Pew Pew Laser Blog

Code. Glass art. Games. Baking. Cats. From Seattle, Washington and various sundry satellite locations.

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Environment Syncing for Sublime Text 3.

4.25.2014

I've recently upgraded to Sublime Text 3, so I realized I also needed to update my process for synchronizing Sublime's configuration via Dropbox. This process results in all of your settings being automatically shared between computers (even Windows and Mac). These steps will sync Snippets, Installed Packages and Color Schemes between every Sublime Text 3 instance that you configure this way. It won't sync Projects or Recent Documents, but you could sync the Settings directory to enable this. If you need them, here are my original instructions for syncing Sublime Text 2 with Dropbox.

The basic procedure will be to create a new directory for settings in Dropbox, and then replace Sublime's normal directories with symbolic links (folder shortcuts) that point to the Dropbox folder. This general process will work in any scenario where applications utilize a flat folder structure for their settings or add-ons, such Photoshop and Cmder. You'd just need to figure out the specific directories that you need to sync. The process should also work on file synchronization systems other than Dropbox, such as Sync.

Initial setup / first computer:

  1. Install Package Control into Sublime Text.
  2. From the Preferences Menu, choose Browse Packages (Sublime Text > Preferences > Browse Packages... on OSX.). Then navigate up one directory - this is your Sublime Text user directory. It will contain directories named Backup, Installed Packages, Local and Packages and some other ones you don't have to worry about.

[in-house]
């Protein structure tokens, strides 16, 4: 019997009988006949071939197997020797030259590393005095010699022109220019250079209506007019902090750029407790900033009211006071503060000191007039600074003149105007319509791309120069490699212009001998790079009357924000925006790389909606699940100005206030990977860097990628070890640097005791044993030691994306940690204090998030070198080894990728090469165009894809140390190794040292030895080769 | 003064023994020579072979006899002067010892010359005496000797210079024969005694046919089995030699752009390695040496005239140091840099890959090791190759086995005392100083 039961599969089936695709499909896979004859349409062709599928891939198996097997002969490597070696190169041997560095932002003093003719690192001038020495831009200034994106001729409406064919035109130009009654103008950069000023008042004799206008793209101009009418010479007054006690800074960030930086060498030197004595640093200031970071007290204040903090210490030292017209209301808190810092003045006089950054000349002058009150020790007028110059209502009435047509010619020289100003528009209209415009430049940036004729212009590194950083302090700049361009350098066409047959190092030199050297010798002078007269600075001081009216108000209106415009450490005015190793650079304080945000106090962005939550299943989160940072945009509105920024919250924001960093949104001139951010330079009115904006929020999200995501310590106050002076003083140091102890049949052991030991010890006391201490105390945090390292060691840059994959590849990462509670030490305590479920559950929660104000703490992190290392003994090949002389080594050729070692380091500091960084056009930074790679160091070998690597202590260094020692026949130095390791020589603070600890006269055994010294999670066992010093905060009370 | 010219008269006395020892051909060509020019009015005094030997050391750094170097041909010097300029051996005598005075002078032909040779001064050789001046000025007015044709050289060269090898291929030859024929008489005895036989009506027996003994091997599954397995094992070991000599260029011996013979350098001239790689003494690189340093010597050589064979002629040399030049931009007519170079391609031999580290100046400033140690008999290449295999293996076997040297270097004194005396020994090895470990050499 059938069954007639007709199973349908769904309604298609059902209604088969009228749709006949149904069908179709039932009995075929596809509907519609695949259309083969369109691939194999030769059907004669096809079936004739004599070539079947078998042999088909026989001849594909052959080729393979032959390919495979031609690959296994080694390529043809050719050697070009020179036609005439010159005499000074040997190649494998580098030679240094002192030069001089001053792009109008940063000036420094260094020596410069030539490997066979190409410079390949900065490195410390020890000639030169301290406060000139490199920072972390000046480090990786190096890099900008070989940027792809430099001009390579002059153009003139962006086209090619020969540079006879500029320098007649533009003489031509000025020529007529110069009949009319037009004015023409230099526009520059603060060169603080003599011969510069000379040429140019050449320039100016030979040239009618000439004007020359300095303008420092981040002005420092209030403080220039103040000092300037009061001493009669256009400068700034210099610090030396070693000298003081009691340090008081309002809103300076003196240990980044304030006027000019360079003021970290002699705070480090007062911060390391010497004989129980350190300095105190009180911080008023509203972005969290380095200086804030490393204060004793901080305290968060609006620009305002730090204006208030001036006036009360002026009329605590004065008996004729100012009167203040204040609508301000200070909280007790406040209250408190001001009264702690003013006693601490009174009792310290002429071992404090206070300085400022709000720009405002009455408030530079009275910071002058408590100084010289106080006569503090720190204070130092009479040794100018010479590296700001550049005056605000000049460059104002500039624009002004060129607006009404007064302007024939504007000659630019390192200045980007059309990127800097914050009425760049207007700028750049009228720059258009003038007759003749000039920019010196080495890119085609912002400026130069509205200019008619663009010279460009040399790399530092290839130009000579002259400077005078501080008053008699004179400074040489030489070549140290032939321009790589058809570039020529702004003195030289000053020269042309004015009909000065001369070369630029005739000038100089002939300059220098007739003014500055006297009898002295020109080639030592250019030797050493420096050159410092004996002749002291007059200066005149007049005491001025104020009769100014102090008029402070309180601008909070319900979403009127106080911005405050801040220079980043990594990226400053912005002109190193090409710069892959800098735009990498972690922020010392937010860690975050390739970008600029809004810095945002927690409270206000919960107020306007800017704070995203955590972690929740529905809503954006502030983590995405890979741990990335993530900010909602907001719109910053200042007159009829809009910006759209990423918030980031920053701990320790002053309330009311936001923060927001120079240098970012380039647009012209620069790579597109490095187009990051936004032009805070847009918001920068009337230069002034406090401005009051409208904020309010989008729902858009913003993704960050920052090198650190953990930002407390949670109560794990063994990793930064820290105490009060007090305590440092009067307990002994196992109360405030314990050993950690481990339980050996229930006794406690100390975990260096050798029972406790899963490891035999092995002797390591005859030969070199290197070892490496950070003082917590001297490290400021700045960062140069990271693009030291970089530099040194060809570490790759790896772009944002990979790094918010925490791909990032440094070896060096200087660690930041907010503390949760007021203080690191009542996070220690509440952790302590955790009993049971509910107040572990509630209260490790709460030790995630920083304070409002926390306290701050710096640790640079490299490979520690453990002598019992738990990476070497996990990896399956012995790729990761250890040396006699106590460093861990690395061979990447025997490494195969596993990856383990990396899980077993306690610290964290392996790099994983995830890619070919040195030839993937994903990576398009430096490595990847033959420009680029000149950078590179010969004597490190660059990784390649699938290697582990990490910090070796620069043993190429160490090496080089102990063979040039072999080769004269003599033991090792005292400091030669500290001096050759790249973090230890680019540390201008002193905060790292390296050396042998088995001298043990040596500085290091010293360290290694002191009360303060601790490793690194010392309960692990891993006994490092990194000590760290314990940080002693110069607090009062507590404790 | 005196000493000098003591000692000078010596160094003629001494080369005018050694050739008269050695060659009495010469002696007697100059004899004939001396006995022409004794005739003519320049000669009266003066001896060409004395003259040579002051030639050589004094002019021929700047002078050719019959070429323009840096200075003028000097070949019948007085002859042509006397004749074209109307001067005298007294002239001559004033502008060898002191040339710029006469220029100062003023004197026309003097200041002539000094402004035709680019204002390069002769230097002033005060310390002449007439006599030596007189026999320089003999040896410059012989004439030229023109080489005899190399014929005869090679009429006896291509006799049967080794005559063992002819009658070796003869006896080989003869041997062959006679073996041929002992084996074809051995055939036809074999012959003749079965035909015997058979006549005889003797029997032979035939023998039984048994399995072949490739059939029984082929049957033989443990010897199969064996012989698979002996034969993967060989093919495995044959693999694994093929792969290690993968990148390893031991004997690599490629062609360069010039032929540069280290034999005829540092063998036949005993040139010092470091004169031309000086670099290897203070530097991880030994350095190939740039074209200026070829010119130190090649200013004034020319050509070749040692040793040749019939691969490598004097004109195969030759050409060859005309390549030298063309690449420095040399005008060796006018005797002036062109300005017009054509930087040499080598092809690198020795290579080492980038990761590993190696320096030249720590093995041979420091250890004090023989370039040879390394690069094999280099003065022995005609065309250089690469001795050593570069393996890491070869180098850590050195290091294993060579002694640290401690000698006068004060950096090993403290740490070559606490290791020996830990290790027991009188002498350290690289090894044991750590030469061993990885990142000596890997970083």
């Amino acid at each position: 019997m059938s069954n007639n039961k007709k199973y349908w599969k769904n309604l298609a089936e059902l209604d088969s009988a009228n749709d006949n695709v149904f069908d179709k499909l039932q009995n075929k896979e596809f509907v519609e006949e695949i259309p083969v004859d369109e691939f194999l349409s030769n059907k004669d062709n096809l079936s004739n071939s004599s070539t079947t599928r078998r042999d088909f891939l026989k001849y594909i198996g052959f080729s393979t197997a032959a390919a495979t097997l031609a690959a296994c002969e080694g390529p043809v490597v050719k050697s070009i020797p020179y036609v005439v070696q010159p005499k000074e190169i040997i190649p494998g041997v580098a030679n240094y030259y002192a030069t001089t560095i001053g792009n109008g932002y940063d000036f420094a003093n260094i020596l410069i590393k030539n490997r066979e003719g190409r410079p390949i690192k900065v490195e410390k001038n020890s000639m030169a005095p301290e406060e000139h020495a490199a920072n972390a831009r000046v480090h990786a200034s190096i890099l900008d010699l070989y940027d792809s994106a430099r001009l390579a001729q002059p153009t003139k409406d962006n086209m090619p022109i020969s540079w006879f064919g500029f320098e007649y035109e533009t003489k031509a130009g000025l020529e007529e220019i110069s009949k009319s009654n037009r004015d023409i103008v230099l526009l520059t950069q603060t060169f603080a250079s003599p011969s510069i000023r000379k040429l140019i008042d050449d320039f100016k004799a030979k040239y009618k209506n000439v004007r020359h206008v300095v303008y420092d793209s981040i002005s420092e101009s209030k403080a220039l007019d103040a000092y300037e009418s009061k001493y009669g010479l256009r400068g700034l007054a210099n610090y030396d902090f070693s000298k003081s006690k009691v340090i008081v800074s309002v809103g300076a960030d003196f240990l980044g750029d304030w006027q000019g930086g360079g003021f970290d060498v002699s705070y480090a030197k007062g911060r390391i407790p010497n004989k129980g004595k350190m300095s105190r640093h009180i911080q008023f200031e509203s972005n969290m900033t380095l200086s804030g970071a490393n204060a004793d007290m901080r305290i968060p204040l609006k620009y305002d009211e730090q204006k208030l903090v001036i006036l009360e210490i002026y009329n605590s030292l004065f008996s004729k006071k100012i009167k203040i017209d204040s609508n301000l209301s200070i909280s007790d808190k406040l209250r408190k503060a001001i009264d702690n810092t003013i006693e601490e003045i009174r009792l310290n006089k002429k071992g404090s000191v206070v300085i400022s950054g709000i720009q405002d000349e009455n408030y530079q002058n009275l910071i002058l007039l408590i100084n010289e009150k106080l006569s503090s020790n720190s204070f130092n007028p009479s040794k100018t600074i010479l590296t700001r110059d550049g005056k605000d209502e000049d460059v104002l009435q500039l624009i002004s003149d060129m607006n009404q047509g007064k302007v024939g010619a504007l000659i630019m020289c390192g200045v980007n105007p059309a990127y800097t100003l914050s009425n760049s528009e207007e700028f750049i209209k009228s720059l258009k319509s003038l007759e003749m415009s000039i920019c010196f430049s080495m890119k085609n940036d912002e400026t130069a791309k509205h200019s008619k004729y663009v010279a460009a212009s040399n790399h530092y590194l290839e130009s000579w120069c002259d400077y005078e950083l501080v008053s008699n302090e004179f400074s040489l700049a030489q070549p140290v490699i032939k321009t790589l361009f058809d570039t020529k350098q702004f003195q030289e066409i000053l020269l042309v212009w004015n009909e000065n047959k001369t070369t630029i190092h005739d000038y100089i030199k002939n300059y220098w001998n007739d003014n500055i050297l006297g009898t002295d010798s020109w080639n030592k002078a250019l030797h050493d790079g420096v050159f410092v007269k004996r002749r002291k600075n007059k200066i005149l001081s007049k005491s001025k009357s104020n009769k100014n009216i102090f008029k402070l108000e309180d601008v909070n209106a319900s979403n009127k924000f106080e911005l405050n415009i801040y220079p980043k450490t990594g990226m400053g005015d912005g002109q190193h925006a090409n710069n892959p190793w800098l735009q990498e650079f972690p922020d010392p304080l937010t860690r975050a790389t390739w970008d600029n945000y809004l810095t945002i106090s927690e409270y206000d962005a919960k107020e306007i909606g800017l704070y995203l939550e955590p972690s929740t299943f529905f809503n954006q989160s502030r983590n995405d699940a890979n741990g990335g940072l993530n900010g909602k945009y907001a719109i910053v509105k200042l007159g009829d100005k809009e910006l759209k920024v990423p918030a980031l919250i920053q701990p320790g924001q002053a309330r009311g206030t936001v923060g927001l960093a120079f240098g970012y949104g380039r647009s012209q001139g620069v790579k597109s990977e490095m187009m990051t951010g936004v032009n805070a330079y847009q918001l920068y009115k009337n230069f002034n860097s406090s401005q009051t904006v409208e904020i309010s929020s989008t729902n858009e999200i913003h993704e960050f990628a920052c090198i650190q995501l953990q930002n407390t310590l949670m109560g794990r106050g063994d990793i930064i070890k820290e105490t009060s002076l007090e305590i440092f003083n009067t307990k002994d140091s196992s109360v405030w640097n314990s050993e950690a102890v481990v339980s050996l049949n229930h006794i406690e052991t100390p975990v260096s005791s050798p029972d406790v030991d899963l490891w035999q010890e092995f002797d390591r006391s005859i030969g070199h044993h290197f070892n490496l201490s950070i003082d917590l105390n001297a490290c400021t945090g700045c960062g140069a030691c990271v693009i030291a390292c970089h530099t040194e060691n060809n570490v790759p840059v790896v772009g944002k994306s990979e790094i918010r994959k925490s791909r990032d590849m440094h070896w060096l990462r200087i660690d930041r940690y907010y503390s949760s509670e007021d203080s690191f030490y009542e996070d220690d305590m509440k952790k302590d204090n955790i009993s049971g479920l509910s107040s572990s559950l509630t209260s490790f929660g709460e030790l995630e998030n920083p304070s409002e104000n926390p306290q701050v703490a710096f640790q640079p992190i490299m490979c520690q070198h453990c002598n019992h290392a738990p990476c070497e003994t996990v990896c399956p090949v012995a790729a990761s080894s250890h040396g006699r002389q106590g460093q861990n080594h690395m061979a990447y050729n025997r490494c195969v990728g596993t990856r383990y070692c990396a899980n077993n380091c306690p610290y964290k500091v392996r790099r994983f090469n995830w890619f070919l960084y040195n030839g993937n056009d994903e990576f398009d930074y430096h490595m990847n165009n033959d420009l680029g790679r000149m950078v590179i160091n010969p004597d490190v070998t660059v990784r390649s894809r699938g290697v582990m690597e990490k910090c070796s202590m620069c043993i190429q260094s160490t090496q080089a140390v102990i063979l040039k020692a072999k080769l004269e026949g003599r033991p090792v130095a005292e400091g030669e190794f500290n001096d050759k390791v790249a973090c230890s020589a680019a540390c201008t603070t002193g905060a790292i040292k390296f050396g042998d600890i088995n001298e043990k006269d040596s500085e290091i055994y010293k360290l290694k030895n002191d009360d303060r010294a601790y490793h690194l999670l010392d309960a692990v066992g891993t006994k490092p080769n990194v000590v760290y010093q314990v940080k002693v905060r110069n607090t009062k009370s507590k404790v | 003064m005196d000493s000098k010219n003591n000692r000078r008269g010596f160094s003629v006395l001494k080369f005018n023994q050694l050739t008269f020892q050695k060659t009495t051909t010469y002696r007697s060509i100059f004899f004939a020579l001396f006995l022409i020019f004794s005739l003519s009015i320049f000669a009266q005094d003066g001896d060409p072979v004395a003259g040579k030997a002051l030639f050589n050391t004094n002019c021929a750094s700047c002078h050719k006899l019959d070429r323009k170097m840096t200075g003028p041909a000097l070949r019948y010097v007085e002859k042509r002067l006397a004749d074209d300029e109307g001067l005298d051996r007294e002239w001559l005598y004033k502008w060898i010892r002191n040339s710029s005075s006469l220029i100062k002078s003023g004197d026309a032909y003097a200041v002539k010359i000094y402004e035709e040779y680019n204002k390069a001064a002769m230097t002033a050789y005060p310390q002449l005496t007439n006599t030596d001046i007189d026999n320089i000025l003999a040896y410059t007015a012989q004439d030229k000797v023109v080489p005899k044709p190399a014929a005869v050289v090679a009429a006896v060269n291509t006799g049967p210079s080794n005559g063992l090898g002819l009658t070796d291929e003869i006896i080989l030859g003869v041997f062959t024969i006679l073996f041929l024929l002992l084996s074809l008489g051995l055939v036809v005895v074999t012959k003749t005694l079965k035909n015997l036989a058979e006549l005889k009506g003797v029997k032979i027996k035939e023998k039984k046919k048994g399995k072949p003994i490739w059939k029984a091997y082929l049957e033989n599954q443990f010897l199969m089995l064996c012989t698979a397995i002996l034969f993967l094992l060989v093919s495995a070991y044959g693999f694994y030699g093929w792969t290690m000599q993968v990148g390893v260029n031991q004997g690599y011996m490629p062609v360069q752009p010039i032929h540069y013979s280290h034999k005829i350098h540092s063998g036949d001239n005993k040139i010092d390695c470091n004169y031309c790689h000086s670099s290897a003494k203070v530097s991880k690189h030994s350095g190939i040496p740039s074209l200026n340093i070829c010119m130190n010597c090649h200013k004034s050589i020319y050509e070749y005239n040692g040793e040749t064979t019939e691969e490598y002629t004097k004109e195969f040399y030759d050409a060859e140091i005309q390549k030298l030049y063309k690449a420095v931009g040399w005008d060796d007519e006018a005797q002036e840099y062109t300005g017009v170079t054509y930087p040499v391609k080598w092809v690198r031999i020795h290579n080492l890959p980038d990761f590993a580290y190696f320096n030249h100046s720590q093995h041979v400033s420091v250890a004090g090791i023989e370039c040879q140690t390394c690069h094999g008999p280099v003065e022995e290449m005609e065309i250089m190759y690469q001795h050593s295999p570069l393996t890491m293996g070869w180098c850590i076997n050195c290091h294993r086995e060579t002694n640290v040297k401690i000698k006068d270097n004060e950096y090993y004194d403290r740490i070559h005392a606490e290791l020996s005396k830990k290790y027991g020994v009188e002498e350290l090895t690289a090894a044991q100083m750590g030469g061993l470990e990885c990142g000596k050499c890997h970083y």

• In Windows 7, this is usually C:\Users\[username]\AppData\Roaming\Sublime Text 3.
    • In Mac OS X, this is usually /Users/[username]/Library/Application Support/Sublime Text 3.
  3. Exit Sublime Text.
  4. Create a new directory called something like ST3 somewhere in Dropbox. Mine is at Dropbox\App Backups\ST3.
  5. Move the Packages folder from your ST user directory to the ST3 directory in Dropbox.
  6. Open up a Command Prompt or Terminal window with Administrator privileges (right click and choose "Run as Administrator") and navigate to your ST2 user directory.
  7. Create a symbolic link for Packages:.
    • In Windows 7, this will be something like mklink /D "Packages" "C:\[ST3 Dropbox directory]\Packages".
    • In Mac OS X, this will be something like ln -s /[ST3 Dropbox directory]/Packages ./Packages.
  8. Wait for Dropbox to finish syncing.
  9. Open ST3 and confirm that your settings and packages are still working. If not, something's gone wrong in the above steps.

Subsequent computers:

For each other computer that you want to sync your ST settings to:

  1. Install Package Control into Sublime Text.
  2. From the Preferences Menu, choose Browse Packages (Sublime Text > Preferences > Browse Packages... on OSX.). Then navigate up one directory - this is your Sublime Text user directory. It will contain directories named Backup, Installed Packages, Local and Packages.